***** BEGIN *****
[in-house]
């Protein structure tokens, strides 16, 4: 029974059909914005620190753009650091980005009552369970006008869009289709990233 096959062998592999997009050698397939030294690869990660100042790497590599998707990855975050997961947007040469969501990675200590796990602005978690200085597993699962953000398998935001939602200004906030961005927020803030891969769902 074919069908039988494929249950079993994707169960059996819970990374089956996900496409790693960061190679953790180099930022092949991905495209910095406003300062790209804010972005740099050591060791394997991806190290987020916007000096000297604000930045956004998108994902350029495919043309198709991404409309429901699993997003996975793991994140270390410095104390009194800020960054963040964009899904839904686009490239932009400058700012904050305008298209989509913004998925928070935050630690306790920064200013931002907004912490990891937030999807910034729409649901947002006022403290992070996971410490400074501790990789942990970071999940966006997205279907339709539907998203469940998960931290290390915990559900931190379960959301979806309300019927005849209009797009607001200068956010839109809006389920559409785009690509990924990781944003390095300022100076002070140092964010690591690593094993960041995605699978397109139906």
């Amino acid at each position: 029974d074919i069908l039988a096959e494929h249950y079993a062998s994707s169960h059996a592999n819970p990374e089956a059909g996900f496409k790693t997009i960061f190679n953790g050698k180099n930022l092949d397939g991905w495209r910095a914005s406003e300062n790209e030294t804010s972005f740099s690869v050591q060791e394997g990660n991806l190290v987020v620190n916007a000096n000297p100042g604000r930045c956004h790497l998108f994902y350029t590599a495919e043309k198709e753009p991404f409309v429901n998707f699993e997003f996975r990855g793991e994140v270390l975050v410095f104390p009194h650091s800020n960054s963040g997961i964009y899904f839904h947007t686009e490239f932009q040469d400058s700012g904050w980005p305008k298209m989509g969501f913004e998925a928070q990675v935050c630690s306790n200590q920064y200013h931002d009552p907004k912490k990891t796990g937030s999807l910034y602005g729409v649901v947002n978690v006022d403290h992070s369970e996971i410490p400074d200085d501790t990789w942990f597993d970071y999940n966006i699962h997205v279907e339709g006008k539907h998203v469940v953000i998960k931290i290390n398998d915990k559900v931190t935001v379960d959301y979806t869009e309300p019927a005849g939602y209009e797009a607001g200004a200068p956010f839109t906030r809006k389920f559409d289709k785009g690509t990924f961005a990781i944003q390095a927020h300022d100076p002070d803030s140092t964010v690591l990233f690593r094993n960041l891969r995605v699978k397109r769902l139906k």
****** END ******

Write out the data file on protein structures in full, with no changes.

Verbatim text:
[in-house]
């Protein structure tokens, strides 16, 4: 029974059909914005620190753009650091980005009552369970006008869009289709990233 096959062998592999997009050698397939030294690869990660100042790497590599998707990855975050997961947007040469969501990675200590796990602005978690200085597993699962953000398998935001939602200004906030961005927020803030891969769902 074919069908039988494929249950079993994707169960059996819970990374089956996900496409790693960061190679953790180099930022092949991905495209910095406003300062790209804010972005740099050591060791394997991806190290987020916007000096000297604000930045956004998108994902350029495919043309198709991404409309429901699993997003996975793991994140270390410095104390009194800020960054963040964009899904839904686009490239932009400058700012904050305008298209989509913004998925928070935050630690306790920064200013931002907004912490990891937030999807910034729409649901947002006022403290992070996971410490400074501790990789942990970071999940966006997205279907339709539907998203469940998960931290290390915990559900931190379960959301979806309300019927005849209009797009607001200068956010839109809006389920559409785009690509990924990781944003390095300022100076002070140092964010690591690593094993960041995605699978397109139906």
């Amino acid at each position: 029974d074919i069908l039988a096959e494929h249950y079993a062998s994707s169960h059996a592999n819970p990374e089956a059909g996900f496409k790693t997009i960061f190679n953790g050698k180099n930022l092949d397939g991905w495209r910095a914005s406003e300062n790209e030294t804010s972005f740099s690869v050591q060791e394997g990660n991806l190290v987020v620190n916007a000096n000297p100042g604000r930045c956004h790497l998108f994902y350029t590599a495919e043309k198709e753009p991404f409309v429901n998707f699993e997003f996975r990855g793991e994140v270390l975050v410095f104390p009194h650091s800020n960054s963040g997961i964009y899904f839904h947007t686009e490239f932009q040469d400058s700012g904050w980005p305008k298209m989509g969501f913004e998925a928070q990675v935050c630690s306790n200590q920064y200013h931002d009552p907004k912490k990891t796990g937030s999807l910034y602005g729409v649901v947002n978690v006022d403290h992070s369970e996971i410490p400074d200085d501790t990789w942990f597993d970071y999940n966006i699962h997205v279907e339709g006008k539907h998203v469940v953000i998960k931290i290390n398998d915990k559900v931190t935001v379960d959301y979806t869009e309300p019927a005849g939602y209009e797009a607001g200004a200068p956010f839109t906030r809006k389920f559409d289709k785009g690509t990924f961005a990781i944003q390095a927020h300022d100076p002070d803030s140092t964010v690591l990233f690593r094993n960041l891969r995605v699978k397109r769902l139906k």